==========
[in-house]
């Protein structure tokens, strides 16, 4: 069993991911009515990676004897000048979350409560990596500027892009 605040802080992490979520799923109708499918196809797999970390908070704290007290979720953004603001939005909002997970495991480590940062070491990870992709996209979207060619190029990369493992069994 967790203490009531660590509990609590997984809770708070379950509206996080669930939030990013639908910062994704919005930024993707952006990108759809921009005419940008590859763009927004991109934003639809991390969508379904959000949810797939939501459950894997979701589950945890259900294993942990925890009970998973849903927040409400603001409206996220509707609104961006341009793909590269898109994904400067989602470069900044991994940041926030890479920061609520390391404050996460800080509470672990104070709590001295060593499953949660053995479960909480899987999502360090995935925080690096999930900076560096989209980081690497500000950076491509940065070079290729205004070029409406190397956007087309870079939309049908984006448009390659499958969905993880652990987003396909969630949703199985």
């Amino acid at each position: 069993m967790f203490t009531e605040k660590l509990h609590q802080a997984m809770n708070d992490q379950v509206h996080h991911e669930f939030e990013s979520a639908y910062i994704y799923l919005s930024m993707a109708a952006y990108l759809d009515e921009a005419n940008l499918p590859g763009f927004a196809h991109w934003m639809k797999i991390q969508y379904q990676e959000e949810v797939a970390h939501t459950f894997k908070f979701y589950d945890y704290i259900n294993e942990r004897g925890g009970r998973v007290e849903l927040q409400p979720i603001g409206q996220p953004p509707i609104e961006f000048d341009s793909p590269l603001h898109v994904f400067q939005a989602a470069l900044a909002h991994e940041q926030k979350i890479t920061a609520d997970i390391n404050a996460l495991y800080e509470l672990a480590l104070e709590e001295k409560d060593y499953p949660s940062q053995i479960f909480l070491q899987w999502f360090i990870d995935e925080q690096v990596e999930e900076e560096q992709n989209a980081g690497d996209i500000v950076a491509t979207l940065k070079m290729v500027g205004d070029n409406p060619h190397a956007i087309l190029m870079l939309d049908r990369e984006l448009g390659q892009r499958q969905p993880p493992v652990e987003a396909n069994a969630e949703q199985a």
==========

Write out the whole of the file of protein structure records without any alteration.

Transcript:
[in-house]
């Protein structure tokens, strides 16, 4: 069993991911009515990676004897000048979350409560990596500027892009 605040802080992490979520799923109708499918196809797999970390908070704290007290979720953004603001939005909002997970495991480590940062070491990870992709996209979207060619190029990369493992069994 967790203490009531660590509990609590997984809770708070379950509206996080669930939030990013639908910062994704919005930024993707952006990108759809921009005419940008590859763009927004991109934003639809991390969508379904959000949810797939939501459950894997979701589950945890259900294993942990925890009970998973849903927040409400603001409206996220509707609104961006341009793909590269898109994904400067989602470069900044991994940041926030890479920061609520390391404050996460800080509470672990104070709590001295060593499953949660053995479960909480899987999502360090995935925080690096999930900076560096989209980081690497500000950076491509940065070079290729205004070029409406190397956007087309870079939309049908984006448009390659499958969905993880652990987003396909969630949703199985």
């Amino acid at each position: 069993m967790f203490t009531e605040k660590l509990h609590q802080a997984m809770n708070d992490q379950v509206h996080h991911e669930f939030e990013s979520a639908y910062i994704y799923l919005s930024m993707a109708a952006y990108l759809d009515e921009a005419n940008l499918p590859g763009f927004a196809h991109w934003m639809k797999i991390q969508y379904q990676e959000e949810v797939a970390h939501t459950f894997k908070f979701y589950d945890y704290i259900n294993e942990r004897g925890g009970r998973v007290e849903l927040q409400p979720i603001g409206q996220p953004p509707i609104e961006f000048d341009s793909p590269l603001h898109v994904f400067q939005a989602a470069l900044a909002h991994e940041q926030k979350i890479t920061a609520d997970i390391n404050a996460l495991y800080e509470l672990a480590l104070e709590e001295k409560d060593y499953p949660s940062q053995i479960f909480l070491q899987w999502f360090i990870d995935e925080q690096v990596e999930e900076e560096q992709n989209a980081g690497d996209i500000v950076a491509t979207l940065k070079m290729v500027g205004d070029n409406p060619h190397a956007i087309l190029m870079l939309d049908r990369e984006l448009g390659q892009r499958q969905p993880p493992v652990e987003a396909n069994a969630e949703q199985a």